Twitter Bootstrap’s benifits and pitfalls


Twitter Bootstrap’s benifits and pitfalls

Twitter Bootstrap’s benifits and pitfalls

I see Bootstrap’s Twitter framework being used more and more by developers and I’m still striving to understand how it can be accepted as a complete and robust solution that can be released when production is ready.


From an overview, it’s a framework for developers who don’t know how to build a standard, reusable, scalable front-end solution, and use it as an easy way out. It looks like a good way for back-end developers with limited front-end knowledge to create a seemingly reasonable UI. There are some useful elements, but in my view, it is only really acceptable for the work of MVP (the minimum applicable product) since a certain degree of hacking within the framework is required to allocate it for the desired purpose.


Here are some of the benefits developers find useful:


  • Create a fast layout (stable, flexible, and responsive)


  • Create a template quickly


  • Everything is instantly the same


  • Business network system


  • Tables


  • buttons


Let’s take a look at some pitfalls in a little more detail:


It does not follow best practices

One of the main problems I face with Twitter Bootstrap is that you end up with many unnecessary chapters of DOM elements. This usually means that the presentation is no longer separate from the content. Many front end developers will find this annoying, as it makes scalability, reuse, and maintenance much more difficult. Twitter Bootstrap also creates problems with gradual optimization, as presentation and interactivity are no longer independent of content.


Conflicts with the current site icon

If you’re brought up on a big project and want to implement the “named” features provided by Twitter Bootstrap, there are a lot of problems here. Conflicts with HTML, CSS, and JavaScript generated are the first thing. Then resources, now you have to go through this big project monster and work out scripts and patterns that should be removed or replaced. Twitter Bootstrap is likely to create additional work while browsing the project to fix and fix strange errors, which you can argue are defeating the purpose of its use in the first place.


It is heavy

Directly out of the box, it includes Twitter Bootstrap CSS that weighs 126 KB and 29 KB JavaScript. If you want to use all the functionality provided by Twitter Bootstrap, you should think hard about the download times. Twitter Bootstrap can help you create an attractive and responsive website, but some mobile phone users may be frustrated by the slow loading time and the battery-draining scripting.


No SASS support

Another point of contention, and certainly a problem bothering me from using Bootstrap is that it is built with less and does not offer any original support for Compass and SASS. Little is fine and definitely has advantages. But SASS is better! And, with a frame like Compass on top, there’s no need to use it. There are some solutions available, but just outside the box, you’ll have to do without a little.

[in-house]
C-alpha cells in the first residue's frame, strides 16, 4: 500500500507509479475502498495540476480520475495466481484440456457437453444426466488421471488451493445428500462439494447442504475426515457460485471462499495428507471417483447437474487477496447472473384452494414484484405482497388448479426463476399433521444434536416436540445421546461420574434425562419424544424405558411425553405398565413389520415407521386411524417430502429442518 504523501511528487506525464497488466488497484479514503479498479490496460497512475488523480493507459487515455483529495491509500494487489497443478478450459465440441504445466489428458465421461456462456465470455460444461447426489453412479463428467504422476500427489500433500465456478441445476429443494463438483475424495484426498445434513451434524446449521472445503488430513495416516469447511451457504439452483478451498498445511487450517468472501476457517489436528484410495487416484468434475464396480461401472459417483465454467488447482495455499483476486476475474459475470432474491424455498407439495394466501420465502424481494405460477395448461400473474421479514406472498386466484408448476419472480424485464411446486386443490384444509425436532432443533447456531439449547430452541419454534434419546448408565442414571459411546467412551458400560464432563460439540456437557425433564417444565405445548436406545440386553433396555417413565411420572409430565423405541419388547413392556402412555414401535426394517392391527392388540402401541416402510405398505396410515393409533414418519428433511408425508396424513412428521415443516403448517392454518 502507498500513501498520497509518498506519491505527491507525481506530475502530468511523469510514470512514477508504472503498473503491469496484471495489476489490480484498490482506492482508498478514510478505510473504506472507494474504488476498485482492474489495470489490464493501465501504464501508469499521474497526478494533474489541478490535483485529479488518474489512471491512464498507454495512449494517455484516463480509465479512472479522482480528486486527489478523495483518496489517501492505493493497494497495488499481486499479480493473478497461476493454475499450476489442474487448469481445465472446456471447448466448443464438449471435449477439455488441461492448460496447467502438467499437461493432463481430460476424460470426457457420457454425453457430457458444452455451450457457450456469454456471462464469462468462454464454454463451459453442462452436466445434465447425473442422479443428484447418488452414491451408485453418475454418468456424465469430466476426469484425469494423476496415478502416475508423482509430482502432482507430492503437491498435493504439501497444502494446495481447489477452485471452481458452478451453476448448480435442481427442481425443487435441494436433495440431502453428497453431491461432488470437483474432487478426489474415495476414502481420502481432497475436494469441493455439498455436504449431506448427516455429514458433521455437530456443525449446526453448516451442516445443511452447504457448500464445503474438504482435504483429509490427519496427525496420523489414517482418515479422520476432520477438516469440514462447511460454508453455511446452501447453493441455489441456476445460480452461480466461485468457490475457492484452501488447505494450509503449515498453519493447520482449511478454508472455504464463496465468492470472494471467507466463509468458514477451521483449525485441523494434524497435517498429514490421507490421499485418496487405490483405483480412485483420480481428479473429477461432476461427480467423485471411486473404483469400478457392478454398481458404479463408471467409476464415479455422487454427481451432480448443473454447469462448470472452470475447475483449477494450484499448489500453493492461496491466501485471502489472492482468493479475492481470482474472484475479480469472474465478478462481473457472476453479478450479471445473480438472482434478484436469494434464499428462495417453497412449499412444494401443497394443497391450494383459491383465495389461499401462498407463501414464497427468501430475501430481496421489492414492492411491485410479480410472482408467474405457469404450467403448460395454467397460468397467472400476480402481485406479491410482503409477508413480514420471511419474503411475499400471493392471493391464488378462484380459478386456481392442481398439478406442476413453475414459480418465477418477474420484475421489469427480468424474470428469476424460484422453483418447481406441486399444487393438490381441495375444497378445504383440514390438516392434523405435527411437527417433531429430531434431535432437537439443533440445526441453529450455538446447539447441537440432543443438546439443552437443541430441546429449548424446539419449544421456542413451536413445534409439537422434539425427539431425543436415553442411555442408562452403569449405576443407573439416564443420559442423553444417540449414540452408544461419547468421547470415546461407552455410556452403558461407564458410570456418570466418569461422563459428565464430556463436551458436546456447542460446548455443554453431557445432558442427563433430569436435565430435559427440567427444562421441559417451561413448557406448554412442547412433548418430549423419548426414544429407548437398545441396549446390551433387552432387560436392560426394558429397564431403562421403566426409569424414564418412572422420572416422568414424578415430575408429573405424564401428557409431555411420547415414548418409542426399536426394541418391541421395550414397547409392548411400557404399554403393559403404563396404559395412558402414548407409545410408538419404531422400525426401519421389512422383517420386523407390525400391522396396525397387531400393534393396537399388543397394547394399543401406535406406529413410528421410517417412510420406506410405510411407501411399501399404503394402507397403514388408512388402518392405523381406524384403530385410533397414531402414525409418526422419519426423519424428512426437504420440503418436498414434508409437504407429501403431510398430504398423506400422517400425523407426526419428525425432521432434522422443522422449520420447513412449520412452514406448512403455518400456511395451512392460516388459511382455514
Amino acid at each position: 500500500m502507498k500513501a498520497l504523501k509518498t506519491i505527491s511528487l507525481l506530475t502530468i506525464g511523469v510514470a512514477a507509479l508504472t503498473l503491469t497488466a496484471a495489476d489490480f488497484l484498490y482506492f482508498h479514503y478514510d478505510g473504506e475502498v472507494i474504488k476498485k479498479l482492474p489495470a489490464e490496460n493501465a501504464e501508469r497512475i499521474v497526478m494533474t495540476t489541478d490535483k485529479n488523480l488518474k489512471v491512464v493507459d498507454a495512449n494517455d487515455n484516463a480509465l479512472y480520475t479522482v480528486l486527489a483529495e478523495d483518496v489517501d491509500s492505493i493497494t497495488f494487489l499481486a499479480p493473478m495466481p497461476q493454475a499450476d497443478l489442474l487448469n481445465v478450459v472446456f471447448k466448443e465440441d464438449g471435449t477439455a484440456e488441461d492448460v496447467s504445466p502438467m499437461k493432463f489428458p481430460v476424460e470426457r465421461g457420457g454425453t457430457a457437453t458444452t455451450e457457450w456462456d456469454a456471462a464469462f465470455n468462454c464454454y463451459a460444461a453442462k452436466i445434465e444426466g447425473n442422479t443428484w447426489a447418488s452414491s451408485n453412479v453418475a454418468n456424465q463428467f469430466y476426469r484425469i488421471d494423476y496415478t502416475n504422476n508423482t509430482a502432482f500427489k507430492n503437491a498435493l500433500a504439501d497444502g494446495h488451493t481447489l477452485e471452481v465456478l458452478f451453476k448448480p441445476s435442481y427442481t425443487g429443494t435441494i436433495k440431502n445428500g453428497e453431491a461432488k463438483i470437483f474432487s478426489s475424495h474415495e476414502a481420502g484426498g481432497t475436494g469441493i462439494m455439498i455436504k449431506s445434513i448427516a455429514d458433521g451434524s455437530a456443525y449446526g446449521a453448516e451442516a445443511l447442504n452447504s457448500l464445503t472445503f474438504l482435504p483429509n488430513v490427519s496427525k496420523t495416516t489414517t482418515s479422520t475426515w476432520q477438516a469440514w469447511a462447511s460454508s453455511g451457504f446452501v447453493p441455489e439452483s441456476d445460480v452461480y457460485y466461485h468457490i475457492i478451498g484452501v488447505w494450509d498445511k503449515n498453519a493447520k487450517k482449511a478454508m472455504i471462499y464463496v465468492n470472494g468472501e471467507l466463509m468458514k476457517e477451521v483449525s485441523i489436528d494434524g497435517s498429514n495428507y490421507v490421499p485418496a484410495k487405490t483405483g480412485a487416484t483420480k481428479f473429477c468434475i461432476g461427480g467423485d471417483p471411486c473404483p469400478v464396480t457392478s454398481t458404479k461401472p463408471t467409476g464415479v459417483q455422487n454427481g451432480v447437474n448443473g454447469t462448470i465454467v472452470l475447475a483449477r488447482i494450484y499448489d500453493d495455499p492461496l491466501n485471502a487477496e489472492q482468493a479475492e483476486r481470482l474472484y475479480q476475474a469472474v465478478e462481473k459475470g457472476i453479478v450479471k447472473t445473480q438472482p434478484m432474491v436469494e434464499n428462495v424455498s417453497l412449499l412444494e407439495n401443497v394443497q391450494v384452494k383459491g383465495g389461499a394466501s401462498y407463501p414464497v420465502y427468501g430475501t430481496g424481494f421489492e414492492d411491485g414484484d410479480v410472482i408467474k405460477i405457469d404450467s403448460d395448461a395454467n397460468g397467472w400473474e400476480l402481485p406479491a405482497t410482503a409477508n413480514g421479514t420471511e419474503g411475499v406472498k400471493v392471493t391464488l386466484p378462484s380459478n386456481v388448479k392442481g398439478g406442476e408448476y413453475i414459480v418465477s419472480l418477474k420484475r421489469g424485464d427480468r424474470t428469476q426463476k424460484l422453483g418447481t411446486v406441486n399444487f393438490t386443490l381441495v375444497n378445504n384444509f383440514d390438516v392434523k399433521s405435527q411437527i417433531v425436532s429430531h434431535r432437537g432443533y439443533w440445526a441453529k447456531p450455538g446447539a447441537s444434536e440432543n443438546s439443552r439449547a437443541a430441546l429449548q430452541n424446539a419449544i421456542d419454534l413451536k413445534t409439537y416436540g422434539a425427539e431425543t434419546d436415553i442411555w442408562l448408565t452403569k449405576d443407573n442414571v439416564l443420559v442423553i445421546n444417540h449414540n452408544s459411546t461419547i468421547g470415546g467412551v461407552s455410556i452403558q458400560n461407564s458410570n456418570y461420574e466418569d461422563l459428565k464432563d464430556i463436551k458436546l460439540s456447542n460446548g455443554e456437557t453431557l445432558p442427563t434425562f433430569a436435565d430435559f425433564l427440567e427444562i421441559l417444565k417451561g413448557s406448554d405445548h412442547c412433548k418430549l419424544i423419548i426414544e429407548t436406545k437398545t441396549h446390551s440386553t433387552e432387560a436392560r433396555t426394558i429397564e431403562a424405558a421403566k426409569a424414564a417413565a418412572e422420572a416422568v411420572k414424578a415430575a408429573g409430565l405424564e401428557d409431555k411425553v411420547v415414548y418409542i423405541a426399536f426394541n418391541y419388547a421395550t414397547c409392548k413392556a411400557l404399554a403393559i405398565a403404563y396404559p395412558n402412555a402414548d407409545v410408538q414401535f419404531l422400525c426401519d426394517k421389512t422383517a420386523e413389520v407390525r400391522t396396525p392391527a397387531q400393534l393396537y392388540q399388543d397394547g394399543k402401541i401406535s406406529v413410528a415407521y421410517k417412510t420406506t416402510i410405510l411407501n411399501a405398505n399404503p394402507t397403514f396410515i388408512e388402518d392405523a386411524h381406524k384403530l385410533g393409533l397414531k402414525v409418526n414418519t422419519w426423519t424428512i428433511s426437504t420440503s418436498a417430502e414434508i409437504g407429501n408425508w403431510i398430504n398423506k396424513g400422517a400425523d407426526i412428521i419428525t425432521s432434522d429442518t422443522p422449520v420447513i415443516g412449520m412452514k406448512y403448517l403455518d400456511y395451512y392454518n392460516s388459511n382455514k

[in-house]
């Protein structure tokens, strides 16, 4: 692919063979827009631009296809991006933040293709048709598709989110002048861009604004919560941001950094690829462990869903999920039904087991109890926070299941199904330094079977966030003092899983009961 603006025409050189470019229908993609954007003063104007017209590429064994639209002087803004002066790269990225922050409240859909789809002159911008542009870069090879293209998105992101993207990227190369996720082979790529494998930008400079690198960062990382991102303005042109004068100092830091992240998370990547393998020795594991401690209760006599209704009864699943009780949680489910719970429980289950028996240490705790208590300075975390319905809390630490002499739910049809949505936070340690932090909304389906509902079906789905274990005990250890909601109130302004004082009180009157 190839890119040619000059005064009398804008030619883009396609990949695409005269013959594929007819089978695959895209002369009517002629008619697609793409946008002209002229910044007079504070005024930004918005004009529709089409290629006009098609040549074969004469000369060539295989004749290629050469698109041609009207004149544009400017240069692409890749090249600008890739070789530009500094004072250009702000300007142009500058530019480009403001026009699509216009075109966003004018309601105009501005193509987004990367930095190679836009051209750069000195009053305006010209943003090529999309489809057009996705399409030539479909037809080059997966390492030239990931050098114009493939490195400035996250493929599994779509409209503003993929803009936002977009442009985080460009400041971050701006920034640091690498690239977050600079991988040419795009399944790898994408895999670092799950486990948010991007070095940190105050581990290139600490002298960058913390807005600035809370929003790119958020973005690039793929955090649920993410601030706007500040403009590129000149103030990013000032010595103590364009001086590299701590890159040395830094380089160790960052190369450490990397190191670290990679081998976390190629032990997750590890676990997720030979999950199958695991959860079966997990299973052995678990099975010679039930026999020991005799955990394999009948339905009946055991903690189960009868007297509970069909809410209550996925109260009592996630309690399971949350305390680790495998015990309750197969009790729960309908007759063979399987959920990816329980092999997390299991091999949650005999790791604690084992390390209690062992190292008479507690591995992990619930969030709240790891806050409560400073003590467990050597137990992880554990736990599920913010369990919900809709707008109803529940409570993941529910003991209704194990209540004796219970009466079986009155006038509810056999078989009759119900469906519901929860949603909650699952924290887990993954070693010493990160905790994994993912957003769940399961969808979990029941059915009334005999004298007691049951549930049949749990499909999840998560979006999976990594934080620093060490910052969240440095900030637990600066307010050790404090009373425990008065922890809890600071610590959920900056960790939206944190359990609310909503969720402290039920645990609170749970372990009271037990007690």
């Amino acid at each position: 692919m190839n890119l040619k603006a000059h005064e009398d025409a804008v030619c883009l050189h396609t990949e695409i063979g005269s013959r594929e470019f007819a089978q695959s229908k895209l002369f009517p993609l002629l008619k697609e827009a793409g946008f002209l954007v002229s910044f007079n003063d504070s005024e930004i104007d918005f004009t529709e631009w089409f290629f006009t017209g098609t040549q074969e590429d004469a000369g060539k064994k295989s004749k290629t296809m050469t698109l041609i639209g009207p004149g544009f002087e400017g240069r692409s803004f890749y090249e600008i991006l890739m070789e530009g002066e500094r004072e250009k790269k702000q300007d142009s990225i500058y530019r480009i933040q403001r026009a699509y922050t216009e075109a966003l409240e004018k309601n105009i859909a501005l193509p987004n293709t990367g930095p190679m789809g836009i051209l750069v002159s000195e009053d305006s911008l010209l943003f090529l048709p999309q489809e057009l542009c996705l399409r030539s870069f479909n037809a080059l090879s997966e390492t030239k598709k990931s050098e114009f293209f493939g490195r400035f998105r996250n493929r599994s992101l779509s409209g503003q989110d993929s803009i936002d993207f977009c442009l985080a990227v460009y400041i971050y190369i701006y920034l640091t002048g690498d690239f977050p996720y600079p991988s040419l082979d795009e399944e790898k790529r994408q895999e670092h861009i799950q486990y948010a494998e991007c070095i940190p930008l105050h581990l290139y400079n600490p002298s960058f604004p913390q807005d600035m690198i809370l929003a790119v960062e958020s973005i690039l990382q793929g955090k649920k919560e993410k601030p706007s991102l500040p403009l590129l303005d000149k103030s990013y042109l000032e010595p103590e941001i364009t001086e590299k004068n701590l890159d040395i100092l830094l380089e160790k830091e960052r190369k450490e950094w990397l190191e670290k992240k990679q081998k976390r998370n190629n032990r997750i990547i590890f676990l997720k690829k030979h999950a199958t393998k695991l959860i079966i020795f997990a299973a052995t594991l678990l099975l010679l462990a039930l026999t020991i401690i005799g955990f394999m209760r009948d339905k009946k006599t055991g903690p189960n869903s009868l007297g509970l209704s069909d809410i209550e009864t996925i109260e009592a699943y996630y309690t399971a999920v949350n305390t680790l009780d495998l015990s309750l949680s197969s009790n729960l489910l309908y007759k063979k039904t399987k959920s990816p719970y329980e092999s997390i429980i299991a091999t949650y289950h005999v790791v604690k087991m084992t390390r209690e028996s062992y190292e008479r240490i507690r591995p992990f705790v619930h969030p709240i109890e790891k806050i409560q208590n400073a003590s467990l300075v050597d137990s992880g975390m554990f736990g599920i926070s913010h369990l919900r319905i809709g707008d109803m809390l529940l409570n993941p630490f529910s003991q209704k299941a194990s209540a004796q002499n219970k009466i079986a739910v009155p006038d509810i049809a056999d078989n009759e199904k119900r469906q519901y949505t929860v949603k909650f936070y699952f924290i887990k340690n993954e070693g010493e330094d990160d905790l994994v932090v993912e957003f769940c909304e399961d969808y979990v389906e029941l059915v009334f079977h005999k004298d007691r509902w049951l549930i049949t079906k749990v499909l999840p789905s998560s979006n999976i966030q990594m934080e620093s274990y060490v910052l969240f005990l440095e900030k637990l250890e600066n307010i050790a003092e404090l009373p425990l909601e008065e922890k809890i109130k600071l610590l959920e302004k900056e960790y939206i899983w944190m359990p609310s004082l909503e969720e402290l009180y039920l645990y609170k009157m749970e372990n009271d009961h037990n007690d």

My website looks like everyone else!

Twitter Bootstrap is growing in popularity all the time, meaning that the world and its wife will be using it. While your design can be further customized, you may find that time constraints compel you to stick to a lot of Ready Bootstrap pattern. This can create many similar, memorable, public websites. Although Twitter Bootstrap is fast and easy to implement, creativity is often compromised as a result. Creative designs that challenge conventions can be difficult to implement in an organized Bootstrap environment.


Other disadvantages of using Bootstrap



Many users complained about the bootstrap.js file and how it does not use the semi-colon. This can cause problems when using assembly and pressure tools such as JSMin and RequireJS. The use of semi-dots is not part of the JS standards but in my view it is best to use them mainly due to the inconvenience it can cause and can make modifying the source code a task more difficult than it should be.


Visitors do not take your website seriously

Some of the most skeptical and cautious internet users may question the legitimacy of the site using the default Bootstrap mode. By not allocating enough time to customize patterns, some users may start to consider Bootstrap sites as untrustworthy.


Bootstrap does not work with JavaScript disabled

Like most web tools on the Internet, Bootstrap does not provide rollback for users without JavaScript. This only means that you will have to provide your reserve if you want this support. Since about 1-2% of web users around the world have JavaScript disabled, it definitely is something to consider.


Overall, Twitter Bootstrap is good for getting something up and running fast, with minimal front end development knowledge and is acceptable for an MVP that isn’t released as production quality. However, it can become very easy to shoot your foot, by thinking that you’re getting something for nothing, just to find out later down the line that is causing more work or having to hack to customize it according to your needs.